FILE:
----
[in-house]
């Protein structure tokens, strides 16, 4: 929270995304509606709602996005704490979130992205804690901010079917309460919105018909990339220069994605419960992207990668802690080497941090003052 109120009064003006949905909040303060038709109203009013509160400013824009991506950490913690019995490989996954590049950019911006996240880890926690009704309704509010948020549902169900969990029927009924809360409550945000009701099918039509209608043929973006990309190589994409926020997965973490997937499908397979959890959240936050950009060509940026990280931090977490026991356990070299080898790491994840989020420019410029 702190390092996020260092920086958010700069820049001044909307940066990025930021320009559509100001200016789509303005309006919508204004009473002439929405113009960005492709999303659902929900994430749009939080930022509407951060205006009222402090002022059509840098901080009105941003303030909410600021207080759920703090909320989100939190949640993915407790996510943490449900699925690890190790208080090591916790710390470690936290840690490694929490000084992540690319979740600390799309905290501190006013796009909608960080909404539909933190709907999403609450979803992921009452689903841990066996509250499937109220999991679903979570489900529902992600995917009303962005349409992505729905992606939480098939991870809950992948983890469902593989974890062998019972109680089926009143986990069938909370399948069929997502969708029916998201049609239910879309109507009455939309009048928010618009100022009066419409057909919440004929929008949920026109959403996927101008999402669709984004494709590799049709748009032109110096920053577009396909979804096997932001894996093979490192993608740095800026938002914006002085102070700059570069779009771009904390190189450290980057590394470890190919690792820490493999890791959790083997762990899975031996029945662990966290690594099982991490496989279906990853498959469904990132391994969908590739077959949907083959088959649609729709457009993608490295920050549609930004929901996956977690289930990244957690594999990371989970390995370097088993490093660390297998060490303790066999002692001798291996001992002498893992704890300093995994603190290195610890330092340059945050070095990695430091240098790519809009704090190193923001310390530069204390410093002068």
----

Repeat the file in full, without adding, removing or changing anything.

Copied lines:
[in-house]
């Protein structure tokens, strides 16, 4: 929270995304509606709602996005704490979130992205804690901010079917309460919105018909990339220069994605419960992207990668802690080497941090003052 109120009064003006949905909040303060038709109203009013509160400013824009991506950490913690019995490989996954590049950019911006996240880890926690009704309704509010948020549902169900969990029927009924809360409550945000009701099918039509209608043929973006990309190589994409926020997965973490997937499908397979959890959240936050950009060509940026990280931090977490026991356990070299080898790491994840989020420019410029 702190390092996020260092920086958010700069820049001044909307940066990025930021320009559509100001200016789509303005309006919508204004009473002439929405113009960005492709999303659902929900994430749009939080930022509407951060205006009222402090002022059509840098901080009105941003303030909410600021207080759920703090909320989100939190949640993915407790996510943490449900699925690890190790208080090591916790710390470690936290840690490694929490000084992540690319979740600390799309905290501190006013796009909608960080909404539909933190709907999403609450979803992921009452689903841990066996509250499937109220999991679903979570489900529902992600995917009303962005349409992505729905992606939480098939991870809950992948983890469902593989974890062998019972109680089926009143986990069938909370399948069929997502969708029916998201049609239910879309109507009455939309009048928010618009100022009066419409057909919440004929929008949920026109959403996927101008999402669709984004494709590799049709748009032109110096920053577009396909979804096997932001894996093979490192993608740095800026938002914006002085102070700059570069779009771009904390190189450290980057590394470890190919690792820490493999890791959790083997762990899975031996029945662990966290690594099982991490496989279906990853498959469904990132391994969908590739077959949907083959088959649609729709457009993608490295920050549609930004929901996956977690289930990244957690594999990371989970390995370097088993490093660390297998060490303790066999002692001798291996001992002498893992704890300093995994603190290195610890330092340059945050070095990695430091240098790519809009704090190193923001310390530069204390410093002068």